Feminine, not feminist. Her paintings of elegantly garbed sylphs — in a tastefully modulated color range of pink, pale blue and gray — were so discreet and refined that they were popular with male collectors, including Albert Barnes. After a long eclipse, they may now be returning to fashion: They were featured in the Nahmad Contemporary booth at the Independent 20th Century art fair in New York in September. Her paintings celebrate female friendship without placing her subjects in sexual situations that would transgress social boundaries.

The excellent catalog to the Barnes exhibition does her no favors when it juxtaposes her portrait of Baroness Eva Gebhard-Gourgaud with Matisse’s vivid depiction in his Nice period of this well-connected art collector; and Laurencin’s decorous likeness of the lesbian cabaret singer Suzy Solidor pales alongside a sensuous one by Tamara de Lempicka. The writer Marguerite Yourcenar, also a lesbian and the subject of a Laurencin portrait, said that Laurencin transformed every sitter into “a very good little girl.”

Marie Laurencin, “The Does” (“Les Biches”), 1923; stage curtain design for the ballet “Les Biches.”Fondation Foujita/Artists Rights Society (ARS), New York/ADAGP, Paris; via RMN-Grand Palais/Art Resource, NY

Laurencin designed objects, interiors, wallpaper and especially theatrical sets. Most notably, she did the set and costume design for “Les Biches,” a 1924 ballet that Serge Diaghilev commissioned for the Ballets Russes, with music by Francis Poulenc. (The title, which translates as “The Does,” is also slang for “lesbians.”) Her theatrical designs are indistinguishable from much of her painting: charming and graceful, a throwback to the Rococo work of Watteau in the early 18th century.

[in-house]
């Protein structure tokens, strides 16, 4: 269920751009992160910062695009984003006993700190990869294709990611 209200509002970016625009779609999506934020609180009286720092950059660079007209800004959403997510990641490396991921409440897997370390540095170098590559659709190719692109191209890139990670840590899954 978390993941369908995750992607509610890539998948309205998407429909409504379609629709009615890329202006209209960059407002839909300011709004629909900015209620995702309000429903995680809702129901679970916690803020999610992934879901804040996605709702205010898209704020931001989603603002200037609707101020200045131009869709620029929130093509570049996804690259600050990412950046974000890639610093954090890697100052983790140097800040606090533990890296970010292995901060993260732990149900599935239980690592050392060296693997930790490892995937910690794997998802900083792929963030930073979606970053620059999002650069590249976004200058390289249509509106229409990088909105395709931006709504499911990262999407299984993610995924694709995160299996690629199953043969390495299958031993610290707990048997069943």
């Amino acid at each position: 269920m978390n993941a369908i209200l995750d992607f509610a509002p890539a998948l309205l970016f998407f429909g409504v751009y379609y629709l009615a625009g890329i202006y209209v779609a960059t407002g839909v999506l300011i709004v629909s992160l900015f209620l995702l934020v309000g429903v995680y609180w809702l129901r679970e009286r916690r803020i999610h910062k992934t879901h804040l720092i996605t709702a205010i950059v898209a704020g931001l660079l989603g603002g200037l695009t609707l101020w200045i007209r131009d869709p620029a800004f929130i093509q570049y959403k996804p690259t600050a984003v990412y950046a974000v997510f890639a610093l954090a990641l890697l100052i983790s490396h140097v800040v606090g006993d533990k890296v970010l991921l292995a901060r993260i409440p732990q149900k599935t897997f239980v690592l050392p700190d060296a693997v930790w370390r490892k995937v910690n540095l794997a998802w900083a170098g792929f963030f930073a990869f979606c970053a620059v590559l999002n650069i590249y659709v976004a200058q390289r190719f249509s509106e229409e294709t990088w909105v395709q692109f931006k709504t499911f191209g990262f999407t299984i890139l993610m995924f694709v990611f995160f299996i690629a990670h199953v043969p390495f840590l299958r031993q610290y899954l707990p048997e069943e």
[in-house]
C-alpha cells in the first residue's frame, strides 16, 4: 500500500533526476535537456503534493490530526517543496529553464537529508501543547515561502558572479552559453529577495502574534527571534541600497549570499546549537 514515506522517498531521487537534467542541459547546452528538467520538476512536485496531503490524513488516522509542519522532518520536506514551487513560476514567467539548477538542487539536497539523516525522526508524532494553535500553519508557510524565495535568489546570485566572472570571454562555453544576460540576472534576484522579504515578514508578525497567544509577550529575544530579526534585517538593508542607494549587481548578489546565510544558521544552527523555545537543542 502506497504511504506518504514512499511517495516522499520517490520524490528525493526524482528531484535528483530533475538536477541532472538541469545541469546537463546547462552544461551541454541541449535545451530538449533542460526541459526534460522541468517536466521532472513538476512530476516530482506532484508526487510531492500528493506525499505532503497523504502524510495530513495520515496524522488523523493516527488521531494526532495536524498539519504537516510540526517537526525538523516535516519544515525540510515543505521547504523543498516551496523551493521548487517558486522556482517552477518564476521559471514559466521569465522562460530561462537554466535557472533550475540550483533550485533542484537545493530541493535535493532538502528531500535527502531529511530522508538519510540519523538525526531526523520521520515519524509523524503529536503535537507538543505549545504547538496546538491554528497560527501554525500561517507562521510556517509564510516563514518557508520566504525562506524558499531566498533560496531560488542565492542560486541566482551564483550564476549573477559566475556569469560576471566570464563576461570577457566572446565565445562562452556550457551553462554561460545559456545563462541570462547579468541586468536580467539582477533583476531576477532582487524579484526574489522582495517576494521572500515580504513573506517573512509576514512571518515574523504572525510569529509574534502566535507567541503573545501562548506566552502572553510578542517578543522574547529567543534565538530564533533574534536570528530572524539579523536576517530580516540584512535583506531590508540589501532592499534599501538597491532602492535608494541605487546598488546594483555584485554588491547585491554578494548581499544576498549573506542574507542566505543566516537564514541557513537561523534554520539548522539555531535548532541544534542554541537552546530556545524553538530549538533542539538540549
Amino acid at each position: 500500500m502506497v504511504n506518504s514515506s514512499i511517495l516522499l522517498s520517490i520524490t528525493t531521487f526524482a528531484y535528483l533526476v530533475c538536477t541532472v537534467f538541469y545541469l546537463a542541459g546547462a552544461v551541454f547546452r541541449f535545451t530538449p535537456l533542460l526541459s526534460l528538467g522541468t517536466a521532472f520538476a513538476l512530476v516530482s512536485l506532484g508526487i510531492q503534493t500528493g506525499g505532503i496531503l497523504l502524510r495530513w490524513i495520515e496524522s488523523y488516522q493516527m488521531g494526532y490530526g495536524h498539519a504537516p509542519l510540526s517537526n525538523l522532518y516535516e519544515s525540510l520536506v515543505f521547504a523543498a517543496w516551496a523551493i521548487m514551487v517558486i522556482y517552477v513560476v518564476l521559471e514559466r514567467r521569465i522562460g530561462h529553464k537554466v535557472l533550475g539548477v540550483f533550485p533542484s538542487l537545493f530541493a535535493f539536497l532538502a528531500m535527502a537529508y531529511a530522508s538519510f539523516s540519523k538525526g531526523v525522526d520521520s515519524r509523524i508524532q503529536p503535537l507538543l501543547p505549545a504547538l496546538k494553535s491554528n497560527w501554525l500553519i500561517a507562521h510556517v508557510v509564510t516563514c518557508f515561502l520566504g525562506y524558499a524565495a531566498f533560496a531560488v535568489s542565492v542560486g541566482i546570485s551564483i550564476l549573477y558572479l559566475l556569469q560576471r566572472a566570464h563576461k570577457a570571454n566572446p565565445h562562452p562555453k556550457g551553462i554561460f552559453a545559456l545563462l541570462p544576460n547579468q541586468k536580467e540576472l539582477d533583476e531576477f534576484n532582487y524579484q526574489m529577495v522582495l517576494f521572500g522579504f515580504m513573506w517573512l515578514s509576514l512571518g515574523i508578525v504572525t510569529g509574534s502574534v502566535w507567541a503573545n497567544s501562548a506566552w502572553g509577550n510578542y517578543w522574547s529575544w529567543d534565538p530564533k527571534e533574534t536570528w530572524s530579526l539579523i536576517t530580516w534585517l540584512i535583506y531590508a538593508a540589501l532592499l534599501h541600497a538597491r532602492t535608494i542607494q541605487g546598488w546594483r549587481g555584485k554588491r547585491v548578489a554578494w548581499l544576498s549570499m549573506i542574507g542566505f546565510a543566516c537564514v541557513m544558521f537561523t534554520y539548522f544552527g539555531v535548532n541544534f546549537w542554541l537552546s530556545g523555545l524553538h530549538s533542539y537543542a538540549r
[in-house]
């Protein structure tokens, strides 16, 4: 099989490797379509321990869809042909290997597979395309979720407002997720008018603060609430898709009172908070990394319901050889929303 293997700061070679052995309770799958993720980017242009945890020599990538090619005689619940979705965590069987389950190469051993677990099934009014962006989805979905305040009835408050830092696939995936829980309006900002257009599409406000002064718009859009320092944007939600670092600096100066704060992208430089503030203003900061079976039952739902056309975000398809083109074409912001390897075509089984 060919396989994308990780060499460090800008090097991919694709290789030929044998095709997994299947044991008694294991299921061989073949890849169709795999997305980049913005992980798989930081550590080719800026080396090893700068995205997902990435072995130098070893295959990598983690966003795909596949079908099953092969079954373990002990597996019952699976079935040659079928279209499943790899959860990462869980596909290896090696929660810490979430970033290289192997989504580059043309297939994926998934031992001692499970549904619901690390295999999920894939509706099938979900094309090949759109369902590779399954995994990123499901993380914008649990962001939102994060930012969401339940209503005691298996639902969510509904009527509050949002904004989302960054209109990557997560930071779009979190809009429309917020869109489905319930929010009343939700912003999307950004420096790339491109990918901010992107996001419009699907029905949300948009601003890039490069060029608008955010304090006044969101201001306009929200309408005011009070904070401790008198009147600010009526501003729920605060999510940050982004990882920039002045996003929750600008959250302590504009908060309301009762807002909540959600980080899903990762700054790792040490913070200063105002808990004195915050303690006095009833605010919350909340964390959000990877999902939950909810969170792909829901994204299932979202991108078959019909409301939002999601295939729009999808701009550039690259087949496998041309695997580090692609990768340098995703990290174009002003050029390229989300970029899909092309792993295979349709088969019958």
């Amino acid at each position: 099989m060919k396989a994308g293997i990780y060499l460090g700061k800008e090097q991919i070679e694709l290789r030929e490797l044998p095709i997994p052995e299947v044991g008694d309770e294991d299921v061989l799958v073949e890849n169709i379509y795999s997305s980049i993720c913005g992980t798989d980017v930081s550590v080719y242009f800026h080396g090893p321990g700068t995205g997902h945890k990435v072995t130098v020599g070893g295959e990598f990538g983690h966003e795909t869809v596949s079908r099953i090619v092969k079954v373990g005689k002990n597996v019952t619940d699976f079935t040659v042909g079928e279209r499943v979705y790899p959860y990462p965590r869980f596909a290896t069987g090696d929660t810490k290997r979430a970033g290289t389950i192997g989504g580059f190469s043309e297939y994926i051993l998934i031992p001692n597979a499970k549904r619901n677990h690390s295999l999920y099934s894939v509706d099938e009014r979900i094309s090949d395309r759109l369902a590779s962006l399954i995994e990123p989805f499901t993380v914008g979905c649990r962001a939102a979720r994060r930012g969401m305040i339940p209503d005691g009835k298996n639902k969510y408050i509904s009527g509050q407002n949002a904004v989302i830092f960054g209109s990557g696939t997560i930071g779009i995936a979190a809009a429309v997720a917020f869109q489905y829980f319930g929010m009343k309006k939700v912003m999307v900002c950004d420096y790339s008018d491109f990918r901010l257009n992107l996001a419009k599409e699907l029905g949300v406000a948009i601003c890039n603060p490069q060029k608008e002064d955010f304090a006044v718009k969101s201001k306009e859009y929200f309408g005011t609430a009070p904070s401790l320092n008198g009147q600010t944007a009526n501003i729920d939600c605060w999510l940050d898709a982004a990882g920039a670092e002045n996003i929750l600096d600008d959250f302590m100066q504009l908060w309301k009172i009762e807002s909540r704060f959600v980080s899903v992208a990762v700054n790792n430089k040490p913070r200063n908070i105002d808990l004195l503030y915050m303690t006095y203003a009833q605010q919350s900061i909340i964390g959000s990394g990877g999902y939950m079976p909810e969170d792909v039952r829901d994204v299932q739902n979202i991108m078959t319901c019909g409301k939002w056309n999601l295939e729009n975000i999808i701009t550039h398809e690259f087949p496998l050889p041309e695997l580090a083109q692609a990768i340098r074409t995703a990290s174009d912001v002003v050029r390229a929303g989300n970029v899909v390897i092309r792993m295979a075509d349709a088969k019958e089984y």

When she did push the limits, however, her work becomes more interesting. In “Women With a Dove” (1919), she portrayed herself with her lover, the fashion designer Nicole Groult. In the painting, she is dressed androgynously, in a man’s white shirt and tie, with a pink bow around her waist. A bird is perched on the book she holds. Behind her, Groult, birdlike herself in a gray-feathered hat and cape, presses her lips to Laurencin’s shoulder. The scene is intimate, but the expressions of the two women are uneasy. I also admire “The Dance” (not in the show) from 1919, in which a woman in a pink dress presses her leg against her scantily dressed top-hatted dancing partner, while in the background an elegantly veiled woman with a playful white dog strums the guitar.

Her painting was a response both to the male-dominated avant-garde art in Paris and to her sexual identity as a woman who loved other women. It also reflected her need to earn a living (once she divorced her husband), which was slightly unusual in the fashionable lesbian circles of Paris. I don’t think you can assess her achievement without factoring in those elements.

Marie Laurencin’s “Women With a Dove (“Femmes à la Colombe”), 1919, in which she portrayed herself with her lover, the fashion designer Nicole Groult.Fondation Foujita/Artists Rights Society (ARS), New York/ADAGP, Paris; via RMN-Grand Palais/Art Resource, NY

Smithson’s life story, on the other hand, is detached from his work, much as the soil and other detritus he imported into a gallery to create what he called “nonsites” only faintly and distantly evoked their origins.

While it is fascinating from a personal point of view that Smithson returned repeatedly throughout his career to the color red, probably because he was haunted by the specter of the brother who died before he was born, much more crucial is his obsession with the way things break down through entropy, his love of ravaged industrial sites, his use of aerial perspectives and his preference for what was rough and splintered. These recurring features of his art are best understood by knowing what he read and saw, his conversations with other artists, his involvement in the politics of the day. It is a strange admission for a biographer to make, but I don’t believe his life story does much to illuminate his art.